North Korea—or Korea, for that matter—has no history of collective leadership or power-sharing. This preference for deliberation and consensus-seeking is a tendency quite prominent in Japan’s past, but is one entirely alien to the unitary power structure of Korean politics, which resembles, to use a term popularized by Gregory Henderson, a vortex. While the Korean monarchs of the past may not have enjoyed absolute power, they did have the final say on essential state affairs. In the modern era, the model of “imperial presidency” has been deeply entrenched in South Korea, as well. In fact, it is evident even in the democratic South today.
North Korea has taken this unitary actor model to an extreme and virtually perfected it. No other state in human history comes close to the Kim dynasty in its degree of totalitarian control and monopolization of power. Kim Jong-il, like his father before him, was the state. Kim Jong-un, as long as his decrepit state still maintains basic function, also will have the final word on matters of absolute priority like nuclear politics and strategy vis-à-vis Washington and Seoul. He will, out of necessity, rely on his regents and confidantes for advice. But the locus of power will be firmly placed in the sole individual sanctioned to bear the mantle of the Kim family cult. In sum, a “collective leadership” or a “military clique” that exercises influence over the new Kim and at times challenges him is highly unlikely in the short term.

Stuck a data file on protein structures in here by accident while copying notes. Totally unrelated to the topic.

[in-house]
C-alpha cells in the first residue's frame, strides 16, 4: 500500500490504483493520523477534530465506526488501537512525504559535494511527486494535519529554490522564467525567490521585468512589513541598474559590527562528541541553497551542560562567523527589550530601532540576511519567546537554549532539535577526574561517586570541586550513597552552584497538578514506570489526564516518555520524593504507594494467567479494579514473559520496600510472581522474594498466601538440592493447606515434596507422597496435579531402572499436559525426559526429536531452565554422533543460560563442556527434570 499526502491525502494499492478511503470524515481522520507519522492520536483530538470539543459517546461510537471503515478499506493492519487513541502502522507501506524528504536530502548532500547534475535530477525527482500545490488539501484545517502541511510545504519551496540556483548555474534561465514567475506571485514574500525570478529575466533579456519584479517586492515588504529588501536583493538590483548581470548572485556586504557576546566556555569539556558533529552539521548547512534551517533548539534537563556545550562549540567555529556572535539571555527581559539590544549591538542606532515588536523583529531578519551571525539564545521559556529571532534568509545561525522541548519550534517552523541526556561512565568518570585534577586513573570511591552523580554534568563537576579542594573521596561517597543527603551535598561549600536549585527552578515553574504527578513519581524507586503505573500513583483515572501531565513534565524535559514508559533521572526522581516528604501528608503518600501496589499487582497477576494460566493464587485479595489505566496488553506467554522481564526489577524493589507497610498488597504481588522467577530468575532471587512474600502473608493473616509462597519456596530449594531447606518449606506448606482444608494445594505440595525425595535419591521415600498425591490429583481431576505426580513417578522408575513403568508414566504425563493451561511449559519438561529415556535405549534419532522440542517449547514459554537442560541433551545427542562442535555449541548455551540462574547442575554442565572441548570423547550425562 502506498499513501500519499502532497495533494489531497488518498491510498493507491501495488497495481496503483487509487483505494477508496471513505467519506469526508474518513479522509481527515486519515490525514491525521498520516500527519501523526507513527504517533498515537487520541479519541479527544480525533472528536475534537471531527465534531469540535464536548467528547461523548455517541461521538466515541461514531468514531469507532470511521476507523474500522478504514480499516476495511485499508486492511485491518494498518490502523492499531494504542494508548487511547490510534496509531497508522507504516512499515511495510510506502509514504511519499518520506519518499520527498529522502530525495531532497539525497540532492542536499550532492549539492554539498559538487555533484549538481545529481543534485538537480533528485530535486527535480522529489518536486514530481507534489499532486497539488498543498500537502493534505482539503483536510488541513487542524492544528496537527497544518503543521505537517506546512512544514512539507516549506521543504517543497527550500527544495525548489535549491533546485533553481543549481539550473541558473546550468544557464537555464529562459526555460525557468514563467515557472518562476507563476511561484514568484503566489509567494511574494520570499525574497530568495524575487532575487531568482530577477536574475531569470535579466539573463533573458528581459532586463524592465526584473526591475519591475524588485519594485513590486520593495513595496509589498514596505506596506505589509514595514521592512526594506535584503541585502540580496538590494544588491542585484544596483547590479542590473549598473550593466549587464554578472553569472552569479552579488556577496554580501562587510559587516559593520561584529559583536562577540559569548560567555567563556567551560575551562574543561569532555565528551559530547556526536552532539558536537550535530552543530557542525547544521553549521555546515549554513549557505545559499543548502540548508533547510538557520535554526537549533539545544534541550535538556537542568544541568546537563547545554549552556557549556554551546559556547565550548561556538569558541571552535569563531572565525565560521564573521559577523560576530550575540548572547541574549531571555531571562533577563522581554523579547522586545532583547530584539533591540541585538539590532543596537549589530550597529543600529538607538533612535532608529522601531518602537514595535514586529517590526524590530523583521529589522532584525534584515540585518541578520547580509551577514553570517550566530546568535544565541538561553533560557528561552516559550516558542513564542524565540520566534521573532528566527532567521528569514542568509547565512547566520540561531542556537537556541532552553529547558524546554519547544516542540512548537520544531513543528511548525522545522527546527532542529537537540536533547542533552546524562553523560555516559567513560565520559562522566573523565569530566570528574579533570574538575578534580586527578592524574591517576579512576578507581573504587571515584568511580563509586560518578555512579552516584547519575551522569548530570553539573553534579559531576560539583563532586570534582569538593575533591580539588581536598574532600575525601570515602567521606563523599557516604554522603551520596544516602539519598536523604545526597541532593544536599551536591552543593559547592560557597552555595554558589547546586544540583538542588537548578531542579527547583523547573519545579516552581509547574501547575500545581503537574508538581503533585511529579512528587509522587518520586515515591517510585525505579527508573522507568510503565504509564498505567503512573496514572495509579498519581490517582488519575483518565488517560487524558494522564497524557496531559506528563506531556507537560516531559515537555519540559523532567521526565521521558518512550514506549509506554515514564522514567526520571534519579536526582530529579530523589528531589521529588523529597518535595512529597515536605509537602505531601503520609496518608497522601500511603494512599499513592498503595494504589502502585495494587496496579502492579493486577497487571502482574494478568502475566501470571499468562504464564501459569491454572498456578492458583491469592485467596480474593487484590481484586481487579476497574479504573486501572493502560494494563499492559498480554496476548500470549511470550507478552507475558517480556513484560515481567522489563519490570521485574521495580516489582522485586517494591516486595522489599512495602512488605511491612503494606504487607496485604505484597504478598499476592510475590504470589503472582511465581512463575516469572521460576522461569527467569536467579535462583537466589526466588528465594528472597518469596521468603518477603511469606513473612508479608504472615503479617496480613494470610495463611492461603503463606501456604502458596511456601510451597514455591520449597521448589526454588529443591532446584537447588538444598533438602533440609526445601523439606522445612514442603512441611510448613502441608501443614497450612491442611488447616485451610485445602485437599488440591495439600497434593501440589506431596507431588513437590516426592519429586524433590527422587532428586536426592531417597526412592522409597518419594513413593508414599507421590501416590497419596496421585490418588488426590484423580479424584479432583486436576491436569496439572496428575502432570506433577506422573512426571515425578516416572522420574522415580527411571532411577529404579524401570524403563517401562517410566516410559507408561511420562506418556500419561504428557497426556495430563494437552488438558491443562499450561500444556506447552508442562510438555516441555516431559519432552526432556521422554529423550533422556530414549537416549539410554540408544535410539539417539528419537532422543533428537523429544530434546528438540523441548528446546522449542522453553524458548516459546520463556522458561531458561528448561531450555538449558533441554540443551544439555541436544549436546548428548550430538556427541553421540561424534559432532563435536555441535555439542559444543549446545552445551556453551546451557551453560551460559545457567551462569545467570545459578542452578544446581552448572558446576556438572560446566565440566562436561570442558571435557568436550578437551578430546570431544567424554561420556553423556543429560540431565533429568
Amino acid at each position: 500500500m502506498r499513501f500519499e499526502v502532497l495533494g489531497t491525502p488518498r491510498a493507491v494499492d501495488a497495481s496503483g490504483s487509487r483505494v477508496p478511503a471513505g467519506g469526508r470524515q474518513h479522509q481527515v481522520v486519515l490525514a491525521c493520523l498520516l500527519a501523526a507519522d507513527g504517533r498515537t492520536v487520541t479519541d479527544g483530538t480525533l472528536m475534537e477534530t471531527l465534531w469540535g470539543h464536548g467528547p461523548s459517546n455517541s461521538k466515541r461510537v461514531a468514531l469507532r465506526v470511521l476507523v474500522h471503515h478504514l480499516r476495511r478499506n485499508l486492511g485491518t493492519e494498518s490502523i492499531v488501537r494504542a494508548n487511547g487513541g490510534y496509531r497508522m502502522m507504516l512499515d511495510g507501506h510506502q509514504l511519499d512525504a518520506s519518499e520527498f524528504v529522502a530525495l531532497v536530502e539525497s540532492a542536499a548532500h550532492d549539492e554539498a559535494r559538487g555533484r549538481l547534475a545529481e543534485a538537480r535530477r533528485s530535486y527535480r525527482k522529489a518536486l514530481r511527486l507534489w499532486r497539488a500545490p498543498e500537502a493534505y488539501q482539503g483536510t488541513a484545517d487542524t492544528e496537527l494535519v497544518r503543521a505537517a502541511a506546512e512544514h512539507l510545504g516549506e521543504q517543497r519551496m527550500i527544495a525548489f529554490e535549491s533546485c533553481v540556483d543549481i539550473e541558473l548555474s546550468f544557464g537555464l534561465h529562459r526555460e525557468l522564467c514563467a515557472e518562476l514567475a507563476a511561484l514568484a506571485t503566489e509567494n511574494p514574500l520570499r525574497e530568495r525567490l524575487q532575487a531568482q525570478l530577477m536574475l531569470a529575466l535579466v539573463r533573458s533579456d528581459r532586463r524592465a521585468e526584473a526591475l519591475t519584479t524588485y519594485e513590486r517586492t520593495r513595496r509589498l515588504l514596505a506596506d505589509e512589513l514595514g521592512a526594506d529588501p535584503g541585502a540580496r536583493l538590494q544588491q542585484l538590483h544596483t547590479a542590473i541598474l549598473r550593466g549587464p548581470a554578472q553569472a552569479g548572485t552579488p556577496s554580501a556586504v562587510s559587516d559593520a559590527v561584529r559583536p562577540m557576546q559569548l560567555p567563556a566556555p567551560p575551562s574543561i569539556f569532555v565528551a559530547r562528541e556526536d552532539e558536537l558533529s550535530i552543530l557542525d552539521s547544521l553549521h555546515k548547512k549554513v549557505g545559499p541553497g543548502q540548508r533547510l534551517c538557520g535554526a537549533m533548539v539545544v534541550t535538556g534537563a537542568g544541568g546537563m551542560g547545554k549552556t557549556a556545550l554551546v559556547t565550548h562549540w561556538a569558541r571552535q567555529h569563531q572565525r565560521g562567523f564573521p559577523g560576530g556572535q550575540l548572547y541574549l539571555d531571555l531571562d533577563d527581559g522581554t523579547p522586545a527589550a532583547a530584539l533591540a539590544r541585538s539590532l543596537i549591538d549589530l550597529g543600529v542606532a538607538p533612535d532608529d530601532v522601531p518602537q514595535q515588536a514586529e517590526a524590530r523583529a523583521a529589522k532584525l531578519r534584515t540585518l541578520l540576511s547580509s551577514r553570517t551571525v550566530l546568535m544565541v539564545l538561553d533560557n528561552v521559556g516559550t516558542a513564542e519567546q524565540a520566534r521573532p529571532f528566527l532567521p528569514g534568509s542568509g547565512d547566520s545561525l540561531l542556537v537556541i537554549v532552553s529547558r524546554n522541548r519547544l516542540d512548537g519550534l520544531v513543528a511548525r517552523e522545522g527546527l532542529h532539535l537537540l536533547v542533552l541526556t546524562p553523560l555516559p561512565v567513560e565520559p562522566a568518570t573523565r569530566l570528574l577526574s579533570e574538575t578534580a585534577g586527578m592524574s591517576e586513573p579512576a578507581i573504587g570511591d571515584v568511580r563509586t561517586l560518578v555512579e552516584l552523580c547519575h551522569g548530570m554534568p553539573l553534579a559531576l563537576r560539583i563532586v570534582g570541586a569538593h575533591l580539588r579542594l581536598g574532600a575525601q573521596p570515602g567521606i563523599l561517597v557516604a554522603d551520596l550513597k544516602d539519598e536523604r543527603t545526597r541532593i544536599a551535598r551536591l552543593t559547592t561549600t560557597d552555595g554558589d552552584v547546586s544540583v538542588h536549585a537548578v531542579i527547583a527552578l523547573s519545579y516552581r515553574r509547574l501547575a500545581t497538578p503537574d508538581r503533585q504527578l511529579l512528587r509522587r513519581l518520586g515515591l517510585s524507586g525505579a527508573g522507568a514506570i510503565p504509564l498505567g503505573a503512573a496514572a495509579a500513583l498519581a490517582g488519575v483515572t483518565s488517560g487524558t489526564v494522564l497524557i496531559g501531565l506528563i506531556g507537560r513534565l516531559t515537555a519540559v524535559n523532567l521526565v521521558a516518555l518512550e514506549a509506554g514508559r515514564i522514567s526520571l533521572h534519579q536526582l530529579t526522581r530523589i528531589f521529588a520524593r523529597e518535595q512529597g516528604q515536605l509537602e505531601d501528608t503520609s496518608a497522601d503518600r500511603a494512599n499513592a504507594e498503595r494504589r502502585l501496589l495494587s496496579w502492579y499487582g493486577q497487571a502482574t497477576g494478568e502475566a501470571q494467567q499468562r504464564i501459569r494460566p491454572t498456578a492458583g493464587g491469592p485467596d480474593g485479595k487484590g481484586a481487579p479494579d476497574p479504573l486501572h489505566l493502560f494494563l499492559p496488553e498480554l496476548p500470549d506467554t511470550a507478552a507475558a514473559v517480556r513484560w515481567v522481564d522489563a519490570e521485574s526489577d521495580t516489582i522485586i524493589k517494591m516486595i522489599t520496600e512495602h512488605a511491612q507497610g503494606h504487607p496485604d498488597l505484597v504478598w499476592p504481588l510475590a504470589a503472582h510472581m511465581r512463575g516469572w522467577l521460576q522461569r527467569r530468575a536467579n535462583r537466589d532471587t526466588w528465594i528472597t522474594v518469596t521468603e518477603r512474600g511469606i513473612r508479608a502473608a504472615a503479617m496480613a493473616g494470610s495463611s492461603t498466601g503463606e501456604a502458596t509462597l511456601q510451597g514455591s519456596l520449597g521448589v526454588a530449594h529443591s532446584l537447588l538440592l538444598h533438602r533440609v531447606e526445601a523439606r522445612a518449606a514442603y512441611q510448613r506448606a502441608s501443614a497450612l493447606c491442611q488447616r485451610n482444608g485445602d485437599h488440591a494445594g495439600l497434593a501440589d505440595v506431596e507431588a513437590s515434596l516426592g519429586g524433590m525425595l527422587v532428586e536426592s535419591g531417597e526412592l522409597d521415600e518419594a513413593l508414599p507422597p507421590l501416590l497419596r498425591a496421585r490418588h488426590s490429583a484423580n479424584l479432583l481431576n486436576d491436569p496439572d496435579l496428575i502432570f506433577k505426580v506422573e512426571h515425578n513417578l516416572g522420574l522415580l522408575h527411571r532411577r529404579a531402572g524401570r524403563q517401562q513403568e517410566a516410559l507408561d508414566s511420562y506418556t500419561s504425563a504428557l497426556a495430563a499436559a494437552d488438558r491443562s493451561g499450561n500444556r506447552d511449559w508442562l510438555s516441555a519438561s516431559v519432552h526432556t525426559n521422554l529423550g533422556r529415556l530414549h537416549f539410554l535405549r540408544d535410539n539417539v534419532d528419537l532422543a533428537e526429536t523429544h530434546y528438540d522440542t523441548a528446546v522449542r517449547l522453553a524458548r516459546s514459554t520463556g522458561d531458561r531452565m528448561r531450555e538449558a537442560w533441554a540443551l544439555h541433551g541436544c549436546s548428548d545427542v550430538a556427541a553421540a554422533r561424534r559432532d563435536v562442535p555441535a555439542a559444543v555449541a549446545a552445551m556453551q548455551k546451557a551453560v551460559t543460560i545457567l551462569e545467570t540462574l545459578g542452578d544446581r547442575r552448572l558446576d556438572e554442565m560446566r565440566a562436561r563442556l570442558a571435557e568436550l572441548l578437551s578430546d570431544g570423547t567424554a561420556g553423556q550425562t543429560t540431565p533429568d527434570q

Admittedly, since the 1990s, Kim Jong-il gave the military a more visible political role. What’s more, North Korea is the most militarized country in the world in terms of the rate of population participation in military service and defense spending as a share of the national budget. However, the North Korean military has always remained under the control of the Kim family line and the Workers’ Party of Korea. For example, personnel matters, like promotions and new appointments within North Korea’s top brass, are made by the party instead of within the military. While the military will continue to play a critical role in Kim Jong-un’s strategy of brinkmanship vis-a-vis Seoul and Washington as a crucial source of economic and political dividends, in the short term, it is very unlikely to challenge or subvert the Kim Jong-un regime.
The Case for Status Quo?